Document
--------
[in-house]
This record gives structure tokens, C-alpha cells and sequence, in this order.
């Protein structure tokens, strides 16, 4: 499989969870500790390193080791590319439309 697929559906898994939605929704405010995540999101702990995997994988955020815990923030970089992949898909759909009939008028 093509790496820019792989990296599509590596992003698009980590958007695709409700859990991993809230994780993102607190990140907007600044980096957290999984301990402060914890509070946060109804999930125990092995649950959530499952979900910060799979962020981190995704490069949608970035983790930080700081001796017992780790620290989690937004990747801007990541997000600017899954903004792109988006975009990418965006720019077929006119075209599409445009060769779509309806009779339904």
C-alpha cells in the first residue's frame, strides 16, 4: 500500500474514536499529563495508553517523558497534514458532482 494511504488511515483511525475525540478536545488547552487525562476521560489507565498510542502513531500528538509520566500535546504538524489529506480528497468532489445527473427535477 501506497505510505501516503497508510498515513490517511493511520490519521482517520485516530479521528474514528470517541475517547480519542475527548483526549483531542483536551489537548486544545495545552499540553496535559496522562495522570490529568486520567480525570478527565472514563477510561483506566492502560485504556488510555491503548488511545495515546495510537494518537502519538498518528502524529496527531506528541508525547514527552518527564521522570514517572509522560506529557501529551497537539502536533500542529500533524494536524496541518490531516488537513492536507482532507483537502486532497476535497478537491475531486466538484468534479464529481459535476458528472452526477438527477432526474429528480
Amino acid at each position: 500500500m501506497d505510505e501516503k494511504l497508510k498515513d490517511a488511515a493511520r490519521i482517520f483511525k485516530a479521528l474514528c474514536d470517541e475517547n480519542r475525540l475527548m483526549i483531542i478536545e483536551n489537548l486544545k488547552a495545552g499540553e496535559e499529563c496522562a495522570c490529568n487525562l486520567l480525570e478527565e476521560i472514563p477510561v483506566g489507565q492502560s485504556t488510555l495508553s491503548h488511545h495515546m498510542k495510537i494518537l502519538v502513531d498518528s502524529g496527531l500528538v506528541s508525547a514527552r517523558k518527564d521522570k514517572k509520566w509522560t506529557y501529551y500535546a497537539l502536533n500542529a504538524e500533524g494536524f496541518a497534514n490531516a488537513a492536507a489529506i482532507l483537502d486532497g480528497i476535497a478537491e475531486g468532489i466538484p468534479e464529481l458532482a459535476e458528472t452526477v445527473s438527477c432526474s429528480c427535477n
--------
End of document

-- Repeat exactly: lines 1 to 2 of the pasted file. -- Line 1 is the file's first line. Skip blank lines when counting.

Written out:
[in-house]
This record gives structure tokens, C-alpha cells and sequence, in this order.